22 May 2008


by Cecily
Sometimes it's hard to figure which rules I'm supposed to be following around here. (well. For me, it's always kind of hard. I'm not very good at even IDENTIFYING cultural norms, let alone obeying them with a facial expression conveying the appropriate attitude. A True Story: through most of high school I thought the expression "toe the line" referred to a situation where some authority figure drew a line and then the person subject to the authority refused to stay on their side, and instead kept toeing the line. Like "oooh look, I'm on your side! Now I'm not!" As in what you would do to your younger sibling in the back seat of the car. I thought when people praised someone for being willing to toe the line, they were admiring the independent streak in a willful disobeyer of silly rules. I was totally insulted when my mother said something about how I had never been willing to toe the line, at which point we got the whole thing straightened out. Down with line toers!)

Oh, my, that was a long and tedious digression. Let's start all over again.

Sometimes it's hard to figure out which rules I'm supposed to be following around here. Just about silly minor things, I mean. Like how many times you are supposed to kiss somebody on the cheek when you meet them (three) or whether I am supposed to hug or shake hands with what age of children (I do not know).

Here is one example: We're working in a big, just-built building at the school that houses a chapel and an auditorium-type-room. We're in the auditorium. This building wasn't even built four years ago, and had some external stuff left two years ago. But now it is up and running, and has electric lights.

We hadn't been using the lights, because we're only at the school between 2 and 4 in the afternoon and there's plenty of sun to run the camera. Also, I'm not positive, but my understanding is that the school has a generator that they can only afford to run three hours a day or so, which is kept for meals and dorm rooms after it gets dark (at six pm).

So, but, the other day it was very rainy. And surprisingly dark. And one of the teachers turned on the lights for us. This was good, and we would not have been able to film anything without it, but I had (and still have) no idea how big a deal this was. Maybe it was nothing. But I don't know enough about what kind of politeness expressions are expected to understand how to navigate this situation. If I am offered something, am I supposed to accept it? Or reject it? Is one rude and one not? Should I have rejected the lights? Did I use up all the kids' bedtime hanging out energy?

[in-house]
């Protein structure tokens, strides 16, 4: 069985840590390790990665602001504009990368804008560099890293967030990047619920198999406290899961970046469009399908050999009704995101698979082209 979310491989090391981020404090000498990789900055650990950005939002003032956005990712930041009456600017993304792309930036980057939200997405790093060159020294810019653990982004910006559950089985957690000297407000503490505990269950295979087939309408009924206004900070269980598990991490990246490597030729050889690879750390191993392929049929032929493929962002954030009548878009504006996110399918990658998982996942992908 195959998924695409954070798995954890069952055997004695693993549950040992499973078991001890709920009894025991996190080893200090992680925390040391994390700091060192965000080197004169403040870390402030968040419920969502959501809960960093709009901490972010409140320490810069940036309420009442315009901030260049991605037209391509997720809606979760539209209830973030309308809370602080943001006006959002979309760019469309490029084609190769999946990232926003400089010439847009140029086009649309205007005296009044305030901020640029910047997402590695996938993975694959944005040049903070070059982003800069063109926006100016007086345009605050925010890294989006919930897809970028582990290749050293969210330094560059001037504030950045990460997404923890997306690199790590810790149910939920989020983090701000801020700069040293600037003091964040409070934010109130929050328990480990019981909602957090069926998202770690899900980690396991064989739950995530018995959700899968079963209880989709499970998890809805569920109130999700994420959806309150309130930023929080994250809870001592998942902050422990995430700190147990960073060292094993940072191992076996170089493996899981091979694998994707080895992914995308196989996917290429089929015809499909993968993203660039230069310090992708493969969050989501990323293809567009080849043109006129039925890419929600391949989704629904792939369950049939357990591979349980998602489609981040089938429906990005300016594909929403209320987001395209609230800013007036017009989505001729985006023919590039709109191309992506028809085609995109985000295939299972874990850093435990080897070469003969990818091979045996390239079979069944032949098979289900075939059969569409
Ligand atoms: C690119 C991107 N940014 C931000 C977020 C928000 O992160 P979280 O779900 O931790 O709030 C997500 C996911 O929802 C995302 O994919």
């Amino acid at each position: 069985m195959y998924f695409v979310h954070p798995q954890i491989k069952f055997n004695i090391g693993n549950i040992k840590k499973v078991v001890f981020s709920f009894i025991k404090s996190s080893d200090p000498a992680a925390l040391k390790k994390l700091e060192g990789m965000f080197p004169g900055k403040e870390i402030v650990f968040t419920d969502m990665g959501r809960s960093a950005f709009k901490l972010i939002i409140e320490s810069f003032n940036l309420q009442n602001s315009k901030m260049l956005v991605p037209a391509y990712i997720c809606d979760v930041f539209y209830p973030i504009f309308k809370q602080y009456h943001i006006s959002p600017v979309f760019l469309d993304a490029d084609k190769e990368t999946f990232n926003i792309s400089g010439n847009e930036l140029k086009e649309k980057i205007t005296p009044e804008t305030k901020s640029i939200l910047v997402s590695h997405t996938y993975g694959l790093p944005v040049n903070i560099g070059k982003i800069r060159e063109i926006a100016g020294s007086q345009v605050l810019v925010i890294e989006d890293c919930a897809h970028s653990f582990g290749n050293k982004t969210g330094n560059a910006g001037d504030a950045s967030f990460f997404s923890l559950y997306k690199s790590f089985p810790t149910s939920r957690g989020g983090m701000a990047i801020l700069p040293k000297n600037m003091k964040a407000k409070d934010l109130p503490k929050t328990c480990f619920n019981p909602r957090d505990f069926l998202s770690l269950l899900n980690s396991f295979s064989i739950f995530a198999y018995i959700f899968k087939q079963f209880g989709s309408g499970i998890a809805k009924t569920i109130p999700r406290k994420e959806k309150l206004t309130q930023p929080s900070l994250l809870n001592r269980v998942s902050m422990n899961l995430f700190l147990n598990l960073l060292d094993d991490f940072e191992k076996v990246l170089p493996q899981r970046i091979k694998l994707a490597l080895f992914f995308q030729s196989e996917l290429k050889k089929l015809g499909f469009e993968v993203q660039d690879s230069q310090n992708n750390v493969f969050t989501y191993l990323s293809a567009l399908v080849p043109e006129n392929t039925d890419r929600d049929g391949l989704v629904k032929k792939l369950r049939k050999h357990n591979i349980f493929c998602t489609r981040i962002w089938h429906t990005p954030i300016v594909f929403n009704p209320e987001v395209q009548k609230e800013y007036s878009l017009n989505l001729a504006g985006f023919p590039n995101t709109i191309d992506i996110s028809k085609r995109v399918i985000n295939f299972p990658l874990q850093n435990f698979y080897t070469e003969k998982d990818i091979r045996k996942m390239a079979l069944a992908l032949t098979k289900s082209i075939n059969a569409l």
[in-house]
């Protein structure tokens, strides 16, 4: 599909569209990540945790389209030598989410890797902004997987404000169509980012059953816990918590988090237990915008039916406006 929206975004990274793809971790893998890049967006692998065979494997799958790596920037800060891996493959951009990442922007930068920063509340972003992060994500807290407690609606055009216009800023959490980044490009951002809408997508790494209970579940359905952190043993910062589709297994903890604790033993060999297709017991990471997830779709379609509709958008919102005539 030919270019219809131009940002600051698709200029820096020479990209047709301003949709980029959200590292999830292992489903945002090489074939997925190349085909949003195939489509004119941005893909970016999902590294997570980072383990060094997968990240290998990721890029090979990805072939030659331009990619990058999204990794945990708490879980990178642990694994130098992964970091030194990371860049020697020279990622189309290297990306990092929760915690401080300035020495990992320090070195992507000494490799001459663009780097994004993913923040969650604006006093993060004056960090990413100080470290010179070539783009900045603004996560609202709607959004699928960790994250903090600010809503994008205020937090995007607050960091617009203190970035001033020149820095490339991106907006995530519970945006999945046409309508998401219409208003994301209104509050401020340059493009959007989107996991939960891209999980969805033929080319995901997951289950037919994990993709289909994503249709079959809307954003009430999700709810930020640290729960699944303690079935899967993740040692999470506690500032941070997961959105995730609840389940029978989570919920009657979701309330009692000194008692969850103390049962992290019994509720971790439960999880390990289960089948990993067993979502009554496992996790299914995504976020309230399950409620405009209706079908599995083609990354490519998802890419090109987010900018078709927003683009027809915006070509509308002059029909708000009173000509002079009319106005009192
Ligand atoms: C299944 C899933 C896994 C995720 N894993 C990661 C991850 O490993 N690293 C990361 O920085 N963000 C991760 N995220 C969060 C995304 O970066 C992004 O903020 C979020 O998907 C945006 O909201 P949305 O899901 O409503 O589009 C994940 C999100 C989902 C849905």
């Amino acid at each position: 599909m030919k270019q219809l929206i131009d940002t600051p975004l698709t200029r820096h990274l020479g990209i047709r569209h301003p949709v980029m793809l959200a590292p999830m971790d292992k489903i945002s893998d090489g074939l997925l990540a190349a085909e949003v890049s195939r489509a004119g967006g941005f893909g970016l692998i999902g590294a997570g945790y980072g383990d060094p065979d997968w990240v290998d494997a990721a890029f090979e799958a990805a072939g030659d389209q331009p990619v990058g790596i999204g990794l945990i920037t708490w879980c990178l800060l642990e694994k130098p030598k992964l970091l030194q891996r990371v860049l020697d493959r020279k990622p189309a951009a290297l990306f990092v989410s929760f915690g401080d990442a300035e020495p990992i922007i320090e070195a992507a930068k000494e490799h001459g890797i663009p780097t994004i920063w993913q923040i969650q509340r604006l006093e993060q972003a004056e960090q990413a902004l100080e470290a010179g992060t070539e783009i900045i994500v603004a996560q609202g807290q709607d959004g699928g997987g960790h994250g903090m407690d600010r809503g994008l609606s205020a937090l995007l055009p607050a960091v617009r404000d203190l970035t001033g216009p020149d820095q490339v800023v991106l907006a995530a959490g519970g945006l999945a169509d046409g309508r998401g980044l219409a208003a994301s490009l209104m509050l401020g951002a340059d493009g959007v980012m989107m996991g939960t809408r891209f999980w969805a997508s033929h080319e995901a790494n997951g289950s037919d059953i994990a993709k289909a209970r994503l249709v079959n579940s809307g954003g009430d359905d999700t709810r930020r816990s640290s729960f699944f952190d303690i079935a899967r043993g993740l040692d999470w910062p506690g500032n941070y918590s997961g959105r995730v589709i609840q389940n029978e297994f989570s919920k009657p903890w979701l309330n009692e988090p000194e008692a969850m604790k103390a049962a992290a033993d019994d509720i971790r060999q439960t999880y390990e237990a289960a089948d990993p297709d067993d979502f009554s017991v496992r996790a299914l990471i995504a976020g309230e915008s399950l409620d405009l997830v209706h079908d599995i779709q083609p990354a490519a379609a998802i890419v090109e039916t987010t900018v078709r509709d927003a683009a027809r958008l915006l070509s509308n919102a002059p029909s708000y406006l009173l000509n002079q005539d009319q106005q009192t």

Often people will just do whatever I ask, because I asked for it and I'm from America. Even when I'm not trying to ask FOR something, I'm trying to ask IF something. If we turn on the lights, will that have a negative impact later? Too late, now the lights are on.

For another example, my parents were away (they will both be back today I think. Dad was in Capetown for some USAID thing and Nancy was at an EGPAF staff retreat) for the past few days. Lindsay and I were trying to figure out how to offer to Sam the Housekeeper that he take a day or two off if he wanted.

We talked about different ways to approach the subject but ended up just not doing or saying anything, because it seemed like any way we brought it up would get interpreted by Sam to mean that we were requesting that he not come. Which we weren't. Or that he would feel obligated to take time off whether or not he wanted to, because we had suggested it. This is why I don't like studying discourse: it's uncomfortable! I don't want that kind of power in a conversation! I'd rather just not think about it at all; that way I can pretend that everyone is equal and happy and loves each other.

It's kind of relaxing, to have my automatic main role out and about be OHMYGODTHEREISAWHITEGIRLRIGHTOVERTHERE!!!!! (in Kinyarwanda: Muzungu muzungu muzungu!!!!) and as such,not really be expected to know any of the local mores. I clearly don't belong to this country plus I keep waving my hands around all the time instead of talking: who knows WHAT I'll do next. But also that means no one will tell me what the mores are, even if I ask. I always get responses to questions in French, when I ask for translations to Kinyarwanda. No meta-discussion allowed!


(tangential other story about this topic: Laura and Lindsay were in France one time and after drinking a bottle of wine together at a cafe, decided to have one more glass before they left. The waiter was taken aback, but, you know, these crazy Americans, who knows why they ever do anything, so he took their glasses away and wrapped them up for taking home. Because they accidentally asked for the glasses themselves, not "glass" as a quantifier of wine.)


Lindsay and I have taken to yelling "Muzungu muzungu" whenever we see white people, too, now. That's what the LOCALS do! We're just trying to fit in!

1 comment:

  1. I had the same frustration in Kenya where Kenyans would do things for me, as an exception, because I'm American. I wasn't sure how to approach that matter, because if I didn't accept their gesture, would they be offended? If I did, would they "hate" me for expecting things my way simply because I'm American?